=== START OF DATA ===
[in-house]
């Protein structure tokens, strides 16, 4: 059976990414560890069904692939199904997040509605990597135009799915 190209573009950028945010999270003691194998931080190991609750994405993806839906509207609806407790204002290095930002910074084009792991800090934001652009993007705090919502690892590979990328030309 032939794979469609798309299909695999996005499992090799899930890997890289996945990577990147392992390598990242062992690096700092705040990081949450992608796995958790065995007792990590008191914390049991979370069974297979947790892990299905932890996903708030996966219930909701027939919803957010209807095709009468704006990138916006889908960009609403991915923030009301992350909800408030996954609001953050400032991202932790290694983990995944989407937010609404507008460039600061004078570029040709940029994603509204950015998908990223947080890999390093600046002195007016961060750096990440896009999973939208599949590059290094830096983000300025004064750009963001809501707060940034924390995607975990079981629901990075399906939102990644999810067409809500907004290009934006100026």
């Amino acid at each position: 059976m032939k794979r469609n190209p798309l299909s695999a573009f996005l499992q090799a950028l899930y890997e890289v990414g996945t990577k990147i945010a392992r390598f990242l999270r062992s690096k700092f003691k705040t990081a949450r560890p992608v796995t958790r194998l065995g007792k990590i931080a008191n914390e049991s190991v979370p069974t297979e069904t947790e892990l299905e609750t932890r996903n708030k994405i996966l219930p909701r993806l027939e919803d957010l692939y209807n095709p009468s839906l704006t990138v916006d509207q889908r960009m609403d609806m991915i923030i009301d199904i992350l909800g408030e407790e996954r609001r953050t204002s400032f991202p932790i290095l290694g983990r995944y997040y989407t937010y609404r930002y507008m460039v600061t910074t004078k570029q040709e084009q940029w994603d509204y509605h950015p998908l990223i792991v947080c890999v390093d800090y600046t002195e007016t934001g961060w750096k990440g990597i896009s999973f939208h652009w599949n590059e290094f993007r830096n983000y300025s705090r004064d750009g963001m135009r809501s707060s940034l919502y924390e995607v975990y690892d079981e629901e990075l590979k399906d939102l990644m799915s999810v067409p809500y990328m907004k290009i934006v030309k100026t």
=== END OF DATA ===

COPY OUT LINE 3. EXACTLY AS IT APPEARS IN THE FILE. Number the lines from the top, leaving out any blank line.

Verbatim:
């Amino acid at each position: 059976m032939k794979r469609n190209p798309l299909s695999a573009f996005l499992q090799a950028l899930y890997e890289v990414g996945t990577k990147i945010a392992r390598f990242l999270r062992s690096k700092f003691k705040t990081a949450r560890p992608v796995t958790r194998l065995g007792k990590i931080a008191n914390e049991s190991v979370p069974t297979e069904t947790e892990l299905e609750t932890r996903n708030k994405i996966l219930p909701r993806l027939e919803d957010l692939y209807n095709p009468s839906l704006t990138v916006d509207q889908r960009m609403d609806m991915i923030i009301d199904i992350l909800g408030e407790e996954r609001r953050t204002s400032f991202p932790i290095l290694g983990r995944y997040y989407t937010y609404r930002y507008m460039v600061t910074t004078k570029q040709e084009q940029w994603d509204y509605h950015p998908l990223i792991v947080c890999v390093d800090y600046t002195e007016t934001g961060w750096k990440g990597i896009s999973f939208h652009w599949n590059e290094f993007r830096n983000y300025s705090r004064d750009g963001m135009r809501s707060s940034l919502y924390e995607v975990y690892d079981e629901e990075l590979k399906d939102l990644m799915s999810v067409p809500y990328m907004k290009i934006v030309k100026t």